January 6, 2012 (WASHINGTON) – The United States president Barack Obama issued a memorandum on Friday notifying the Secretary of State and Congress that he is adding South Sudan to the list of countries eligible to buy weapons from the US.
- US President Barack Obama speaks about the Defense Strategic Review, outlining Defense budget priorities and cuts, during a press briefing at the Pentagon in Washington, DC, January 5, 2012 (AFP)
“By the authority vested in me as President by the Constitution and the laws of the United States, including section 503(a) of the Foreign Assistance Act of 1961, as amended, and section 3(a)(1) of the Arms Export Control Act, as amended, I hereby find that the furnishing of defense articles and defense services to the Republic of South Sudan will strengthen the security of the United States and promote world peace” said the official text of Obama’s decision.
But US officials said this move did not mean that Washington has imminent plans to sell arms to South Sudan.
"We have from the beginning, and even before we got to statehood, been open to conversations that they wanted to have with us about how they would secure their borders, defend themselves in the future," US State Department spokeswoman Victoria Nuland said at a news briefing on Friday.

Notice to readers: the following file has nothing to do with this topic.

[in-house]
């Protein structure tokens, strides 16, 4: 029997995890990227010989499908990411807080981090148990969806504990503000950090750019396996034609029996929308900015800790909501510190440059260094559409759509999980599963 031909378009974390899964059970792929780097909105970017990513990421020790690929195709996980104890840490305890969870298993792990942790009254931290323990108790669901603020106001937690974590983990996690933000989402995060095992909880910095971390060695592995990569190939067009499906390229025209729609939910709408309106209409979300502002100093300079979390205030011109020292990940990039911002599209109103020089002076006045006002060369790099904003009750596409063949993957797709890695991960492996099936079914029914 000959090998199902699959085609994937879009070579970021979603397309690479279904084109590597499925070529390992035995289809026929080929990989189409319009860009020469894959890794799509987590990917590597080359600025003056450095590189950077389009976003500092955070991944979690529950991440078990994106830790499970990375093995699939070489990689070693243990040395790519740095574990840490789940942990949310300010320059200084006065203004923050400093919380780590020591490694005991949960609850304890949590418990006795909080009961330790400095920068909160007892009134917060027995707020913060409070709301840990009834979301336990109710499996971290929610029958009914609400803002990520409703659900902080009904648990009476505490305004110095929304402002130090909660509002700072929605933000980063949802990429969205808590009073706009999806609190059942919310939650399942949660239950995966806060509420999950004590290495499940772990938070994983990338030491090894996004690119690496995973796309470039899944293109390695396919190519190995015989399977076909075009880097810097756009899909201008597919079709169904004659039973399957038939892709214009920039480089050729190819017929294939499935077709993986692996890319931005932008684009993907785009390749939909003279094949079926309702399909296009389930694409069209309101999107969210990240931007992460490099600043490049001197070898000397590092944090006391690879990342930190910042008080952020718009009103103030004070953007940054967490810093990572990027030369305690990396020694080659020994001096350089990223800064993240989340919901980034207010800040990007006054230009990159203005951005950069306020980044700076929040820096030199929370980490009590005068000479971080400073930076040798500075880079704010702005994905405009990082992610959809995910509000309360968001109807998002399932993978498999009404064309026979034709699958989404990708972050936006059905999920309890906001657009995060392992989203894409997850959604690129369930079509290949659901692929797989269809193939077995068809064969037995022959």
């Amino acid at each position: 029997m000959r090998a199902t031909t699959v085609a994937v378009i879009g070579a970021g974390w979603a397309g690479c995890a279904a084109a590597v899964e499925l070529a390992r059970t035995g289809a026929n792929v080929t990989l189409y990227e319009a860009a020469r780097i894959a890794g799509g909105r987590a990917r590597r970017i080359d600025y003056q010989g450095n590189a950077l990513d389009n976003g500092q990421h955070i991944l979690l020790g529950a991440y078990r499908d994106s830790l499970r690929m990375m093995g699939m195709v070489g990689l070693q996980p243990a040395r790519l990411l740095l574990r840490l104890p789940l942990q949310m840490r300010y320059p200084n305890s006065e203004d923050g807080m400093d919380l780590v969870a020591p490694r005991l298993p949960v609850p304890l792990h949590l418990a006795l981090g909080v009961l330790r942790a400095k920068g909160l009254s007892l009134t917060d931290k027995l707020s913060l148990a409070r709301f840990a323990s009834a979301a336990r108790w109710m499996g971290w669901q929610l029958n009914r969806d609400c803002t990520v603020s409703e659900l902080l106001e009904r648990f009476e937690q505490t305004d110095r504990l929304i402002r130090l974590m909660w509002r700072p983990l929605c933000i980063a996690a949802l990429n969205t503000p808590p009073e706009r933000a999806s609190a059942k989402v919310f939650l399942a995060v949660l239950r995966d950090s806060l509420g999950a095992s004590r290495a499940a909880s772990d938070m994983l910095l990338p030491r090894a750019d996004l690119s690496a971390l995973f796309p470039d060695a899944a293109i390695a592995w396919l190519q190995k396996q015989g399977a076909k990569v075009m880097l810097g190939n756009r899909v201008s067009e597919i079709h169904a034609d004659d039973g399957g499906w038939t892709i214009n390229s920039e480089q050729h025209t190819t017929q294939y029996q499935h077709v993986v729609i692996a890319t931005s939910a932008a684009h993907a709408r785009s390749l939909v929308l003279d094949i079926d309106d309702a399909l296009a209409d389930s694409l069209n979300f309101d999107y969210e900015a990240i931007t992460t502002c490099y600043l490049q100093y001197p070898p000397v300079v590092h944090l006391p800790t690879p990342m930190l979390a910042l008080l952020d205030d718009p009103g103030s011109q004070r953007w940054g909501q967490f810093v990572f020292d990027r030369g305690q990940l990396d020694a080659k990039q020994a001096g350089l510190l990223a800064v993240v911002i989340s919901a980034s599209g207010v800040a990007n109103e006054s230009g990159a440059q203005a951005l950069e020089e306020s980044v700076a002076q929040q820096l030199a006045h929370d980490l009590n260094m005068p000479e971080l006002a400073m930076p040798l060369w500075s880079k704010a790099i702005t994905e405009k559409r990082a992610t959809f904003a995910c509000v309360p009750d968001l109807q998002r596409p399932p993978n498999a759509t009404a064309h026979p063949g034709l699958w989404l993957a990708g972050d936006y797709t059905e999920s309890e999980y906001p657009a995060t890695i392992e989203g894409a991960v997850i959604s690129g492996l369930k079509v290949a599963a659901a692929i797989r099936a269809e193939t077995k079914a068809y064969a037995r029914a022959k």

"Those conversations are ongoing. I am not aware that we’ve come to any conclusions about what they might need and what we might be able to provide", she said.
South Sudan became an independent state last July following a referendum held a year ago in which southerners decided almost unanimously that they wanted to secede from the Arab-Muslim dominated north.
Despite Khartoum swiftly recognising the new state on its borders, tensions has escalated dramatically ever since between the two countries. The two sides traded accusations on supporting rebel groups on the other side of the border.
Late last year South Sudan accused Sudan of launching air raid inside its borders including one on a refugee camp. They repeated the allegation that Khartoum was bombing South Sudan at the start of this month.
The new state has no air defense systems to deter the Sudan Air Force (SAF) from carrying out bombardment missions inside its territories. This prompted many analysts to call on Washington to help South Sudan build its air defense capabilities which they say could make Khartoum think twice about going to war with Juba.
US administration is probably wary about rushing to selling weapons to the newborn state amid an outbreak of violence between two South Sudanese tribes that may have left thousands dead and some 50,000 people needing aid.
Khartoum will likely be angered by this step and would view the timing of the decision as targeting it in its dispute with South Sudan.